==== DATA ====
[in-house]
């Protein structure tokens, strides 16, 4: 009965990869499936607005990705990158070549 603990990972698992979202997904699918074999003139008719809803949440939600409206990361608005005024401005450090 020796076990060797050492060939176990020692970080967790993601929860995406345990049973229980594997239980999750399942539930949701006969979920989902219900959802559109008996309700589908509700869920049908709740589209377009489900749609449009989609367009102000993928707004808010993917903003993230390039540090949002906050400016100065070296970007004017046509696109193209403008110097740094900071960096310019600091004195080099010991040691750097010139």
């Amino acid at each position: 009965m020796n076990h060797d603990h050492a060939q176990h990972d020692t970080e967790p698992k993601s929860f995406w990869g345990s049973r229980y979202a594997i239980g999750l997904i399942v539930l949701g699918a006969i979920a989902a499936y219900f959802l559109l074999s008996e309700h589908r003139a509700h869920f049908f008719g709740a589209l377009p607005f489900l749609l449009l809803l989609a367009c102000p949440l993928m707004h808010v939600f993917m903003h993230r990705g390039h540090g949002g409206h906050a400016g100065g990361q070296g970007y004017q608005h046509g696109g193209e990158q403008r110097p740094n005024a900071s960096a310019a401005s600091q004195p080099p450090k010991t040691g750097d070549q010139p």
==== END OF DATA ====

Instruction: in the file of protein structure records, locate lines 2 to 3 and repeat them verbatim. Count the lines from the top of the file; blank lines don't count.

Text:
């Protein structure tokens, strides 16, 4: 009965990869499936607005990705990158070549 603990990972698992979202997904699918074999003139008719809803949440939600409206990361608005005024401005450090 020796076990060797050492060939176990020692970080967790993601929860995406345990049973229980594997239980999750399942539930949701006969979920989902219900959802559109008996309700589908509700869920049908709740589209377009489900749609449009989609367009102000993928707004808010993917903003993230390039540090949002906050400016100065070296970007004017046509696109193209403008110097740094900071960096310019600091004195080099010991040691750097010139």
């Amino acid at each position: 009965m020796n076990h060797d603990h050492a060939q176990h990972d020692t970080e967790p698992k993601s929860f995406w990869g345990s049973r229980y979202a594997i239980g999750l997904i399942v539930l949701g699918a006969i979920a989902a499936y219900f959802l559109l074999s008996e309700h589908r003139a509700h869920f049908f008719g709740a589209l377009p607005f489900l749609l449009l809803l989609a367009c102000p949440l993928m707004h808010v939600f993917m903003h993230r990705g390039h540090g949002g409206h906050a400016g100065g990361q070296g970007y004017q608005h046509g696109g193209e990158q403008r110097p740094n005024a900071s960096a310019a401005s600091q004195p080099p450090k010991t040691g750097d070549q010139p």